Each month, Breesha Maddrell, director of Culture Vannin, looks at the journey of Manx culture and its importance to our sense of identity and belonging.

As I look back at 40 years of the Manx Heritage Foundation and Culture Vannin, I am struck by the power of the stories that have been told, especially those which we have been lucky enough to record in one way or another.

As regular readers of this column will know, stories are at the heart of culture and community; they bring us together across time and 

What stands out from those early years of the Foundation is the pioneering work of Charles Guard in capturing the Isle of Man on film.

Charles is one of life’s gifted story-tellers, whether through music, radio or TV, and he fully embraced the opportunity to develop, present and produce short films at a time when not many people were doing so here.

He knew that young people in particular needed film as a way of understanding their island, researching, scripting, producing and presenting educational videos, often in 
collaboration with Alex Brindley.

Over the years, Charles put various teams together to capture what might have seemed perfectly ordinary at the time, but which, decades later, prove fascinating viewing.

Through his ‘curiosities’ series he helped unlock hidden places like the secret bank vault in Castletown, which has had over 1.4 million views on YouTube alone.

Back in May 2022, we released a collection of 40 historical films that focused on important buildings, events and services which have now disappeared, or which have changed radically.

These include the final Manx Airlines flight in 2002, and a tour of the Summerland building in 2003 before its demolition.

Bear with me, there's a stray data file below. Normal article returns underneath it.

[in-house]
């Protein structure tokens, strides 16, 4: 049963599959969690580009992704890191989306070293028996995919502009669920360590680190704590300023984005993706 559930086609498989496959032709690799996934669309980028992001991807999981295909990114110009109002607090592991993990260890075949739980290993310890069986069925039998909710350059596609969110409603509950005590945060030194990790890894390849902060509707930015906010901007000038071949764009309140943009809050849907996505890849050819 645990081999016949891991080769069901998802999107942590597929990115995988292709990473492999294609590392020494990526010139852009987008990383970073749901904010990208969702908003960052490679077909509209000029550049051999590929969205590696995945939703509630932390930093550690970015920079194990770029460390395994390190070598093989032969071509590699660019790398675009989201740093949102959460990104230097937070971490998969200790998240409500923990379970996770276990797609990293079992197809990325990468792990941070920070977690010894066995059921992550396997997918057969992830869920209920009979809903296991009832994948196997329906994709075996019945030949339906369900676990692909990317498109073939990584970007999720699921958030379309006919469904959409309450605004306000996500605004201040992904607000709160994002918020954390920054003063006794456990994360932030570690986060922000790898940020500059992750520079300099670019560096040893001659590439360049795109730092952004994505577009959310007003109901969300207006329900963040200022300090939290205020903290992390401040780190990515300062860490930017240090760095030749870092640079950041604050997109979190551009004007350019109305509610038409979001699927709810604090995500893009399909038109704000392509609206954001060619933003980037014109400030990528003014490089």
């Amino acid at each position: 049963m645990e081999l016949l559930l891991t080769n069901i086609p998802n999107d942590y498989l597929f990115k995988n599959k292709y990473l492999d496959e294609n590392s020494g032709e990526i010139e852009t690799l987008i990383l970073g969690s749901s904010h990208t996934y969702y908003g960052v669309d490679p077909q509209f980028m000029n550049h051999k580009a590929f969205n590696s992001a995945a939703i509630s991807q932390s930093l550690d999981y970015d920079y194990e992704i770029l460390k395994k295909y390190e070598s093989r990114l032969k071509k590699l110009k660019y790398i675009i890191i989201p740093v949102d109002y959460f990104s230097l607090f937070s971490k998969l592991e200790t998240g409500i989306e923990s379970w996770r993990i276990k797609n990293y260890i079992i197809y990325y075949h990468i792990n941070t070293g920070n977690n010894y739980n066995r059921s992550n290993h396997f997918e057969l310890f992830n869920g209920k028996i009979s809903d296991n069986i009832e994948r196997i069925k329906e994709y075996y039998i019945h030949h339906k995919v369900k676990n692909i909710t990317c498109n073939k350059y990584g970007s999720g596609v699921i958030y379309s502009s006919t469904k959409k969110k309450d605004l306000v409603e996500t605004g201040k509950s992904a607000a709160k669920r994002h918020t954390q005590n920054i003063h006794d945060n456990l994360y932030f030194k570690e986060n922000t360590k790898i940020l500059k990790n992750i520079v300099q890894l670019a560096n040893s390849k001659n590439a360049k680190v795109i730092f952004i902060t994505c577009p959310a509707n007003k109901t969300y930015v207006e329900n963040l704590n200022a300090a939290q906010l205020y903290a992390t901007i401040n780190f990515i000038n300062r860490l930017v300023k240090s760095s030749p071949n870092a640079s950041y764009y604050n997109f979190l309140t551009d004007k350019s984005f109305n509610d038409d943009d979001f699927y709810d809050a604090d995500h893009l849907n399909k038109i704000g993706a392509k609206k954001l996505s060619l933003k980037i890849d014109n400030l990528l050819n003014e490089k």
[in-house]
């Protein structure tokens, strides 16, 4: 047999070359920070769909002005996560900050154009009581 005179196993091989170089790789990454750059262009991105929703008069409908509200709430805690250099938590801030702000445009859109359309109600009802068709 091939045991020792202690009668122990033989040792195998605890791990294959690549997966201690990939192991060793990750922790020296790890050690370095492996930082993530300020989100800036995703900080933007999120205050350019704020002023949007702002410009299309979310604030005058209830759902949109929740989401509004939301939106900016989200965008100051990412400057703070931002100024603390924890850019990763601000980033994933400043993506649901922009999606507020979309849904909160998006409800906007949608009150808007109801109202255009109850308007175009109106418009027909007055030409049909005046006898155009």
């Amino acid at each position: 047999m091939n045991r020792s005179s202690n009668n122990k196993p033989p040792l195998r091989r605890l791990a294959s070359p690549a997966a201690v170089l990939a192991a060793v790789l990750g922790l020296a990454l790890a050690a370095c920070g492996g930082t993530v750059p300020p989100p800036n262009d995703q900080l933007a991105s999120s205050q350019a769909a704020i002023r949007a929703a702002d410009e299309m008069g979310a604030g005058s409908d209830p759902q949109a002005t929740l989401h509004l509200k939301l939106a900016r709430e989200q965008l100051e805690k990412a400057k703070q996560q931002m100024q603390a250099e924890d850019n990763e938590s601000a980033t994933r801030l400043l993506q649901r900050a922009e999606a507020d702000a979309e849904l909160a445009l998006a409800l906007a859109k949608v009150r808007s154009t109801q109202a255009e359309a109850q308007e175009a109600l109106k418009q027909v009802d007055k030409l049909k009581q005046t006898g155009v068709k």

Protests and festivals are also captured, as well as the development of new infrastructure such as the IRIS network, and the laying of a MEA national grid cable.

Today, films continue to be made as part of our development work, officers partnering with talented filmmakers to capture something beautiful or interesting, or to witness a significant change in island life.

They run alongside our oral histories and photographs which tell stories of their own, and which, we have no doubt, will be treasured by future generations, and by everyone interested in the Isle of Man around the world.

Some of my favourite films include performances by young people from Bree, Scran, and at the Manx Folk Awards, and by all ages at concerts and events.

I am fascinated by Keith Kennaugh’s garden at Fleshwick, as well as more delicate films such as ‘Thatching Down South’ or ‘Cornaa’ which bring new ways to appreciate poetry, music and our beautiful landscapes.

Our online collection totals over 1,000 films, all freely available on the Culture Vannin website, or on our YouTube and Vimeo channels – what will you discover next?